Transcript for “Video — Canada Day 2020 — Let’s discover together!”
Video length: 7:57 minutes
This is a bilingual video. It is in both English and French.
4-panel Zoom call, participants join their host one after the other and speak to the camera.
[Text on screen: La fête du CANADA Day Oh CANADA]
Andrew Gunadie sitting at home, Canadian flag and map on the wall behind him.
[Text on screen: ANDREW GUNADIE @GUNNAROLLA]
Andrew Gunadie: All right, let’s get this started.
Nadine Sykora joins call from living room couch.
Nadine Sykora: Hi Andrew!
Andrew Gunadie: Hey Nadine! How’s your quarantine going?
[Text on screen: NADINE SYKORA @HEYNADINE]
Nadine Sykora: Well, I definitely miss being on the road, but it has been nice to slow down and to find new ways to explore.
Andrew Gunadie: Well that is the topic of today: how to explore Canada virtually. And I think we have another guest joining us.
Yaovi Hoyi (Yao) joins call from his home.
Yao: (translated from French to English) Hi!
Nadine Sykora: Hello! (Translated from French to English) Hi, Yao! We’re going to miss you this year!
MISSING PARA FOR ANDREW GUNADIE
[Text on screen: YAOVI HOYI @YAOMUSIQUE]
Yao (translated from French to English): Yes, I’ll miss you too! It’s too bad about all these changes for Canada Day! But I’m still going to celebrate at home.
Andrew waves his finger approvingly.
Andrew Gunadie: That’s the spirit. (Translated from French to English) And we have one more person, and I think she’s here!
An Tran joins call, making comical gestures.
An Tran (translated from French to English): Hi everyone! Happy Canada Day!
Nadine and Yao gesture hello.
Andrew Gunadie: Same to you, An. Have you discovered anything exciting?
[Text on screen: AN TRAN @MTLFOODSNOB]
An Tran [Gesturing] (translated from French to English): I’m so excited, it’s the best of both worlds. I can discover the entire country from the comfort of my chair.
Shows off her chair and leans her arm on it.
Yao and Andrew laugh.
Andrew Gunadie [Gesturing]: Well I’m so excited to hear about all the different ways we’ve been able to discover Canada from our phones and from our homes. Let’s do this?
Four friends pictured on screen.
Nadine Sykora: Let’s do this!
Points two fingers at camera.
Yao Yeah, let’s go! [Laughing]
An Tran: Yeah! [Translation] Let’s go! [Smiling]
Andrew Gunadie: Let’s do this
[Text on screen: DÉCOUVRONS ENSEMBLE PRESENTÉ PAR – PRESENTED BY ROGERS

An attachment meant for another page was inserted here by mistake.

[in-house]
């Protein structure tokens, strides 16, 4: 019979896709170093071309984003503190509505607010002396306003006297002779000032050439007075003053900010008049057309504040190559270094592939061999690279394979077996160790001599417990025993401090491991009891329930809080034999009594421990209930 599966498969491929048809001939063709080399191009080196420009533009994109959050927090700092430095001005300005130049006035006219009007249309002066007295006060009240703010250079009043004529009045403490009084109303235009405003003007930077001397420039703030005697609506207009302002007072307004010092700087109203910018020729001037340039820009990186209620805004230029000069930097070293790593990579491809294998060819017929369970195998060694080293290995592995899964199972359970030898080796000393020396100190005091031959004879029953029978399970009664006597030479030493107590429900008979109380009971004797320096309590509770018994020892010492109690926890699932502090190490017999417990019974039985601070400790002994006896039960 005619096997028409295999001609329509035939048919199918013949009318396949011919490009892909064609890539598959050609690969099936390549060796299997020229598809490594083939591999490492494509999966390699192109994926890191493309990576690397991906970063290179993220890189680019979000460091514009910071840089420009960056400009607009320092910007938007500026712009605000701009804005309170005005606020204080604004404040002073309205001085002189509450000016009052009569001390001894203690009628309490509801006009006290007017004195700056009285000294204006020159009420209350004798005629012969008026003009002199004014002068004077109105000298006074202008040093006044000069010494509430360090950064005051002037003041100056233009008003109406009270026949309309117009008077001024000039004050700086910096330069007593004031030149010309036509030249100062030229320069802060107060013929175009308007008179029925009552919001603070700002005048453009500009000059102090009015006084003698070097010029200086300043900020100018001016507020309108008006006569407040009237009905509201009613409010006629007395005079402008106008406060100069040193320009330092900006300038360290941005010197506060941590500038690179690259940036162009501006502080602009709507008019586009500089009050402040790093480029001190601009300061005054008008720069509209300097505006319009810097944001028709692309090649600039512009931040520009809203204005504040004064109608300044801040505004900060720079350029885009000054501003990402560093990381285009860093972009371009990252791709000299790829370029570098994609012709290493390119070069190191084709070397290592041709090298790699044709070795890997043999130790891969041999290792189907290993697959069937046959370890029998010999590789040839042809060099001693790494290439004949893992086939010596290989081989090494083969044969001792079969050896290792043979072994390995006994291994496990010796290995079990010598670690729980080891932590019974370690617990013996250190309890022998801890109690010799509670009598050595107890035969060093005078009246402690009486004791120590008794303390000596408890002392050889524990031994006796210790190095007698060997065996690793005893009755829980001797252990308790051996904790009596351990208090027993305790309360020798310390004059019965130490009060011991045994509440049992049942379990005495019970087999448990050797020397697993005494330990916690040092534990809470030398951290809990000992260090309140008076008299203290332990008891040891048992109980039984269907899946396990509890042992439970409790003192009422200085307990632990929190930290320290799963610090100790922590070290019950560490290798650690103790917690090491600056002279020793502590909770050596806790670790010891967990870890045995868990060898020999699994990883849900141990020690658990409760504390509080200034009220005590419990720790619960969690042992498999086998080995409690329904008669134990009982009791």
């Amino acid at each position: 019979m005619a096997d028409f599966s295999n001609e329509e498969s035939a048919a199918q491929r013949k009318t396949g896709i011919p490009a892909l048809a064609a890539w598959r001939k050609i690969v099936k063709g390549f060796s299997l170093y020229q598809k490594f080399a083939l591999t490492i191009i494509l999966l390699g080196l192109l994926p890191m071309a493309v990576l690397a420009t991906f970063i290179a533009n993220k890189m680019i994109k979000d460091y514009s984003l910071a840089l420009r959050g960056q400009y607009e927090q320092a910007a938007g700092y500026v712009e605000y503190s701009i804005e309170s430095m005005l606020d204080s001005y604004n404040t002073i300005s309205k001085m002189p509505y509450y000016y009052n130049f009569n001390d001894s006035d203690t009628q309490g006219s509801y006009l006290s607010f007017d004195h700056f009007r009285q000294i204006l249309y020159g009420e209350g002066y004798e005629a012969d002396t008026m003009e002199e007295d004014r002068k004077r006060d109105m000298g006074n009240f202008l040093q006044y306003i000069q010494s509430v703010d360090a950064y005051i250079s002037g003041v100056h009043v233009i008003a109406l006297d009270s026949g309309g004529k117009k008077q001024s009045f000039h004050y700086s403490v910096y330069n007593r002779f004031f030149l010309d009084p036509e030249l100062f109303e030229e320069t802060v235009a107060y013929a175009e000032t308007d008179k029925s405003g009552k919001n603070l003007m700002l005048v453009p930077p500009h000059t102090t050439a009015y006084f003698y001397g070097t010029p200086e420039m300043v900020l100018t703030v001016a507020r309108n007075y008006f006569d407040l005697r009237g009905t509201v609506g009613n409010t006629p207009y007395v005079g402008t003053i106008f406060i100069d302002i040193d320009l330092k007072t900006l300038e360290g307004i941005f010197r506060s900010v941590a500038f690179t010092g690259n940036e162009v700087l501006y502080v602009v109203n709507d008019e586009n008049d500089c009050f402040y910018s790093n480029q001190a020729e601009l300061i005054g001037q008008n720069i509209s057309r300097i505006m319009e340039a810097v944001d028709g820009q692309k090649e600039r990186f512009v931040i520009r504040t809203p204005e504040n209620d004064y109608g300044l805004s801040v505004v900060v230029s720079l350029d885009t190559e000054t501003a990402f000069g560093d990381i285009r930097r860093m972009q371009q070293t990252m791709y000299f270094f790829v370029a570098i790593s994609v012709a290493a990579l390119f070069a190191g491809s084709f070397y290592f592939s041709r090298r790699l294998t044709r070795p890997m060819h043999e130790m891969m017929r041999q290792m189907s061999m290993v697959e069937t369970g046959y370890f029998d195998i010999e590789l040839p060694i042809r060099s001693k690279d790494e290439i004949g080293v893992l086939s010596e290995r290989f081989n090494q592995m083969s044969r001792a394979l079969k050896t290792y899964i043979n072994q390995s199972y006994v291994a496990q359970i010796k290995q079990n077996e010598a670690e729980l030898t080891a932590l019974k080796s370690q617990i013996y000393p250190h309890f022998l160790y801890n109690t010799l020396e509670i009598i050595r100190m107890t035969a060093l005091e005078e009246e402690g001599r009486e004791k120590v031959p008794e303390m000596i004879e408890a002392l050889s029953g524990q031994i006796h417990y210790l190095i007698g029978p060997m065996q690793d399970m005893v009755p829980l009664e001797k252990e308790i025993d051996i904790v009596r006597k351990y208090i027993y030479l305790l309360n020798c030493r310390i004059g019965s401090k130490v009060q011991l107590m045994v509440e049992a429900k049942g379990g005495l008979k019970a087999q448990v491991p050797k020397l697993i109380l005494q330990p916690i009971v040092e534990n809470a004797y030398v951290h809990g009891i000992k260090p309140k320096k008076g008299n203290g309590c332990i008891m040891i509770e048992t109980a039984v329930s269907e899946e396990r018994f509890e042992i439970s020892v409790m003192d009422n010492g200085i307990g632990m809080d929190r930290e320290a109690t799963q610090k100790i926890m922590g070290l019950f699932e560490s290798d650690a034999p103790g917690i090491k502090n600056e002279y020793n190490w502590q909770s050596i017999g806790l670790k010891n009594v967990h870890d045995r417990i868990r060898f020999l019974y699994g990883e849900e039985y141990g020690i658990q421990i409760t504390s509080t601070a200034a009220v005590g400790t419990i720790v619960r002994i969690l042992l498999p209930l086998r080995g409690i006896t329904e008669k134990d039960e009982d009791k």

LET’S DISCOVER TOGETHER]
Nadine Sykora [Gesturing]: You know how I love exploring the outdoors - and Canada is filled with natural beauty - especially the north! So I wanted to show you this super-cool exhibit called Beyond Ice.
Exhibit in dark room, hieroglyphs seen on sculpture, geometric shapes lit up in back, close-ups of the exhibit.
Nadine Sykora: It’s an actual ice sculpture inside the Canadian Museum of Nature.
The base is a steel structure fitted with cooling tubes, like the inside of a freezer. The ice on the outside grows over time. And, if you get to see it in person, you can even touch it!
People viewing the exhibit.
Visitors interacting with exhibit, girl reaching to touch fish.
Visitor placing hand on ice structure.
Children discovering large flower-painted structures.
Nadine Sykora: Something else I found fascinating in the museum’s Arctic Gallery is this Community Ice House, dug deep into the permafrost of Tuktoyaktuk.
Ice house in northern community. Shots of inside of ice house.
Nadine Sykora: Northern communities dig these shared storage spaces underground to keep food. It might seem a bit scary, but it’s actually a natural refrigerator!
Camera moves through ice tunnel.
An is shown in one frame, ice formation shown in another.
An Tran (translated from French to English): That’s so cool. Because not only does it reduce electricity bills, but it also cuts down on greenhouse gas emissions.
Nadine Sykora: But, if wide-open spaces are more your thing, then you’ll love visiting these stunning outdoor places.
Parks Canada lets you go virtual kayaking or mountain biking, or you can just soak in the scenery. You feel like you’re right there!
Virtual kayaking and mountain biking.
Stunning view of mountains and water.
Previous scene in one frame, Nadine in the other.
Nadine Sykora: Now, the Dark Sky Preserves are one of my personal favourites.
Starry sky over mountains, forest.
They are places protected from light pollution. This makes them the perfect spot for stargazing!
Nadine Sykora: Actually, I do have a friend who is the ultimate stargazer